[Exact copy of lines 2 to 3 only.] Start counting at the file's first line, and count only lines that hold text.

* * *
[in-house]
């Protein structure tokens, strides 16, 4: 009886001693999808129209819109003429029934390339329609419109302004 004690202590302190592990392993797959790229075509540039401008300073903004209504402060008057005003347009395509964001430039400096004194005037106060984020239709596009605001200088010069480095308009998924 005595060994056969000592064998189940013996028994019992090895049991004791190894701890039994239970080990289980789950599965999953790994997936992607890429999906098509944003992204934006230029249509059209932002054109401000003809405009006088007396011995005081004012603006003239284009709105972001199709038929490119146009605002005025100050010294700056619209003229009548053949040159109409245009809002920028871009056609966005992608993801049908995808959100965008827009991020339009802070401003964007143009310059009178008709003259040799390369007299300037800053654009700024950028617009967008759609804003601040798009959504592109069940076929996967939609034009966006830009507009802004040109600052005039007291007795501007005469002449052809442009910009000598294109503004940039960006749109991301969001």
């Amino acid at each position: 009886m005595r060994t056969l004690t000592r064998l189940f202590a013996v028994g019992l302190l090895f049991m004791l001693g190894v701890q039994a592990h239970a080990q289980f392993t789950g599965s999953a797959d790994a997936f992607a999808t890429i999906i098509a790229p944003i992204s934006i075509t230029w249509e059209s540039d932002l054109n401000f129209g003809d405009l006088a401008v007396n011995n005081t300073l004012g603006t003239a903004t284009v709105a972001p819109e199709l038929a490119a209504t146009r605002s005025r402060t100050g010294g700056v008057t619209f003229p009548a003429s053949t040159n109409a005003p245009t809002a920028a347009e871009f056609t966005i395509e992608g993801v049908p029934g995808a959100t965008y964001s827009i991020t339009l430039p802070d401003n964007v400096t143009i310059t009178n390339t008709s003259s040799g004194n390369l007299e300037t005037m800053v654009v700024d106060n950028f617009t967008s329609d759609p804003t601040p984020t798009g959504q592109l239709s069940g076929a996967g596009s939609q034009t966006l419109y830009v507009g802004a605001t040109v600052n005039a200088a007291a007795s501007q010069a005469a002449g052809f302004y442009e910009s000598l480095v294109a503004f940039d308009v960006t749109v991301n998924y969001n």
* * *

């Protein structure tokens, strides 16, 4: 009886001693999808129209819109003429029934390339329609419109302004 004690202590302190592990392993797959790229075509540039401008300073903004209504402060008057005003347009395509964001430039400096004194005037106060984020239709596009605001200088010069480095308009998924 005595060994056969000592064998189940013996028994019992090895049991004791190894701890039994239970080990289980789950599965999953790994997936992607890429999906098509944003992204934006230029249509059209932002054109401000003809405009006088007396011995005081004012603006003239284009709105972001199709038929490119146009605002005025100050010294700056619209003229009548053949040159109409245009809002920028871009056609966005992608993801049908995808959100965008827009991020339009802070401003964007143009310059009178008709003259040799390369007299300037800053654009700024950028617009967008759609804003601040798009959504592109069940076929996967939609034009966006830009507009802004040109600052005039007291007795501007005469002449052809442009910009000598294109503004940039960006749109991301969001």
């Amino acid at each position: 009886m005595r060994t056969l004690t000592r064998l189940f202590a013996v028994g019992l302190l090895f049991m004791l001693g190894v701890q039994a592990h239970a080990q289980f392993t789950g599965s999953a797959d790994a997936f992607a999808t890429i999906i098509a790229p944003i992204s934006i075509t230029w249509e059209s540039d932002l054109n401000f129209g003809d405009l006088a401008v007396n011995n005081t300073l004012g603006t003239a903004t284009v709105a972001p819109e199709l038929a490119a209504t146009r605002s005025r402060t100050g010294g700056v008057t619209f003229p009548a003429s053949t040159n109409a005003p245009t809002a920028a347009e871009f056609t966005i395509e992608g993801v049908p029934g995808a959100t965008y964001s827009i991020t339009l430039p802070d401003n964007v400096t143009i310059t009178n390339t008709s003259s040799g004194n390369l007299e300037t005037m800053v654009v700024d106060n950028f617009t967008s329609d759609p804003t601040p984020t798009g959504q592109l239709s069940g076929a996967g596009s939609q034009t966006l419109y830009v507009g802004a605001t040109v600052n005039a200088a007291a007795s501007q010069a005469a002449g052809f302004y442009e910009s000598l480095v294109a503004f940039d308009v960006t749109v991301n998924y969001n």